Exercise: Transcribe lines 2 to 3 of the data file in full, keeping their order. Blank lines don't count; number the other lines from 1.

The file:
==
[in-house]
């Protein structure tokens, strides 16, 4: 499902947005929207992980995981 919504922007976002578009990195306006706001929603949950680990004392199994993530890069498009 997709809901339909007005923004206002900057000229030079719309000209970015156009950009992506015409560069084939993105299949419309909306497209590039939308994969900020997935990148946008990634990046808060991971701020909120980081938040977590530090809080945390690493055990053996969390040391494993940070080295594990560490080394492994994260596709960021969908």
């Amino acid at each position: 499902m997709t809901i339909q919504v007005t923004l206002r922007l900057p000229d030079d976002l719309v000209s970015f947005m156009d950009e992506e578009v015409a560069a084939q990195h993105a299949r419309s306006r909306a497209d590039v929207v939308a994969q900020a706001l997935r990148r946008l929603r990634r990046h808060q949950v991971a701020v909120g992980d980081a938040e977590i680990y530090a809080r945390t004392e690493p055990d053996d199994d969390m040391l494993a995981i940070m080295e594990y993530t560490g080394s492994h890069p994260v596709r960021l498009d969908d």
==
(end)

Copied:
């Protein structure tokens, strides 16, 4: 499902947005929207992980995981 919504922007976002578009990195306006706001929603949950680990004392199994993530890069498009 997709809901339909007005923004206002900057000229030079719309000209970015156009950009992506015409560069084939993105299949419309909306497209590039939308994969900020997935990148946008990634990046808060991971701020909120980081938040977590530090809080945390690493055990053996969390040391494993940070080295594990560490080394492994994260596709960021969908």
């Amino acid at each position: 499902m997709t809901i339909q919504v007005t923004l206002r922007l900057p000229d030079d976002l719309v000209s970015f947005m156009d950009e992506e578009v015409a560069a084939q990195h993105a299949r419309s306006r909306a497209d590039v929207v939308a994969q900020a706001l997935r990148r946008l929603r990634r990046h808060q949950v991971a701020v909120g992980d980081a938040e977590i680990y530090a809080r945390t004392e690493p055990d053996d199994d969390m040391l494993a995981i940070m080295e594990y993530t560490g080394s492994h890069p994260v596709r960021l498009d969908d």